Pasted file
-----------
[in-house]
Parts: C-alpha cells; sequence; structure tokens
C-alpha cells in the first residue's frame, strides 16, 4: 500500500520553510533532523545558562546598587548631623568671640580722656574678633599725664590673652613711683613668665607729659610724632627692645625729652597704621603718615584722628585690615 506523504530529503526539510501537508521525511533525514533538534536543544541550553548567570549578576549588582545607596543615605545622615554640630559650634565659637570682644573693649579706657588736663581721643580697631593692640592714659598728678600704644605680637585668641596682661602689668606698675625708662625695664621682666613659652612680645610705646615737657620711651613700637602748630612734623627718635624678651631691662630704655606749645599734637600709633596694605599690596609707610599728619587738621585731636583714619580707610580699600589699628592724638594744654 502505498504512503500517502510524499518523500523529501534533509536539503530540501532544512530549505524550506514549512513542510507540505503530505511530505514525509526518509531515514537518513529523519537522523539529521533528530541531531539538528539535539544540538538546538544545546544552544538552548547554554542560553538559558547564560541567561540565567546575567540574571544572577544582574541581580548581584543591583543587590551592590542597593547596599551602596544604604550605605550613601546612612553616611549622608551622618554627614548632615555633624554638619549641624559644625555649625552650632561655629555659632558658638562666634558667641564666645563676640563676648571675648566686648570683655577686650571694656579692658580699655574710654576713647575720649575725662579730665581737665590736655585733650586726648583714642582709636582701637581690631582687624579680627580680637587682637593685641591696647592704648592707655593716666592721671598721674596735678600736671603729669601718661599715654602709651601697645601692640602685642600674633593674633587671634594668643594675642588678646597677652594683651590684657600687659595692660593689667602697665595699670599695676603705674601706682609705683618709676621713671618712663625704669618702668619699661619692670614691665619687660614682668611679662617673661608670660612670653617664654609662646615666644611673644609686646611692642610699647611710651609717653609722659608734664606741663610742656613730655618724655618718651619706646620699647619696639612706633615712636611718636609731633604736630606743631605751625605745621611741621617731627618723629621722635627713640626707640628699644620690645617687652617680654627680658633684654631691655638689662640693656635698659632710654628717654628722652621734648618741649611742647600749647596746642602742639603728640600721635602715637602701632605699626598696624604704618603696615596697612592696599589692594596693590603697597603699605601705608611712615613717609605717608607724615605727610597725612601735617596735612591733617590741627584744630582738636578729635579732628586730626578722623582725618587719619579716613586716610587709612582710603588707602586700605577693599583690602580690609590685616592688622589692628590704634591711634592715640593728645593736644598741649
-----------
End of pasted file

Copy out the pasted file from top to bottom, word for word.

[in-house]
Parts: C-alpha cells; sequence; structure tokens
C-alpha cells in the first residue's frame, strides 16, 4: 500500500520553510533532523545558562546598587548631623568671640580722656574678633599725664590673652613711683613668665607729659610724632627692645625729652597704621603718615584722628585690615 506523504530529503526539510501537508521525511533525514533538534536543544541550553548567570549578576549588582545607596543615605545622615554640630559650634565659637570682644573693649579706657588736663581721643580697631593692640592714659598728678600704644605680637585668641596682661602689668606698675625708662625695664621682666613659652612680645610705646615737657620711651613700637602748630612734623627718635624678651631691662630704655606749645599734637600709633596694605599690596609707610599728619587738621585731636583714619580707610580699600589699628592724638594744654 502505498504512503500517502510524499518523500523529501534533509536539503530540501532544512530549505524550506514549512513542510507540505503530505511530505514525509526518509531515514537518513529523519537522523539529521533528530541531531539538528539535539544540538538546538544545546544552544538552548547554554542560553538559558547564560541567561540565567546575567540574571544572577544582574541581580548581584543591583543587590551592590542597593547596599551602596544604604550605605550613601546612612553616611549622608551622618554627614548632615555633624554638619549641624559644625555649625552650632561655629555659632558658638562666634558667641564666645563676640563676648571675648566686648570683655577686650571694656579692658580699655574710654576713647575720649575725662579730665581737665590736655585733650586726648583714642582709636582701637581690631582687624579680627580680637587682637593685641591696647592704648592707655593716666592721671598721674596735678600736671603729669601718661599715654602709651601697645601692640602685642600674633593674633587671634594668643594675642588678646597677652594683651590684657600687659595692660593689667602697665595699670599695676603705674601706682609705683618709676621713671618712663625704669618702668619699661619692670614691665619687660614682668611679662617673661608670660612670653617664654609662646615666644611673644609686646611692642610699647611710651609717653609722659608734664606741663610742656613730655618724655618718651619706646620699647619696639612706633615712636611718636609731633604736630606743631605751625605745621611741621617731627618723629621722635627713640626707640628699644620690645617687652617680654627680658633684654631691655638689662640693656635698659632710654628717654628722652621734648618741649611742647600749647596746642602742639603728640600721635602715637602701632605699626598696624604704618603696615596697612592696599589692594596693590603697597603699605601705608611712615613717609605717608607724615605727610597725612601735617596735612591733617590741627584744630582738636578729635579732628586730626578722623582725618587719619579716613586716610587709612582710603588707602586700605577693599583690602580690609590685616592688622589692628590704634591711634592715640593728645593736644598741649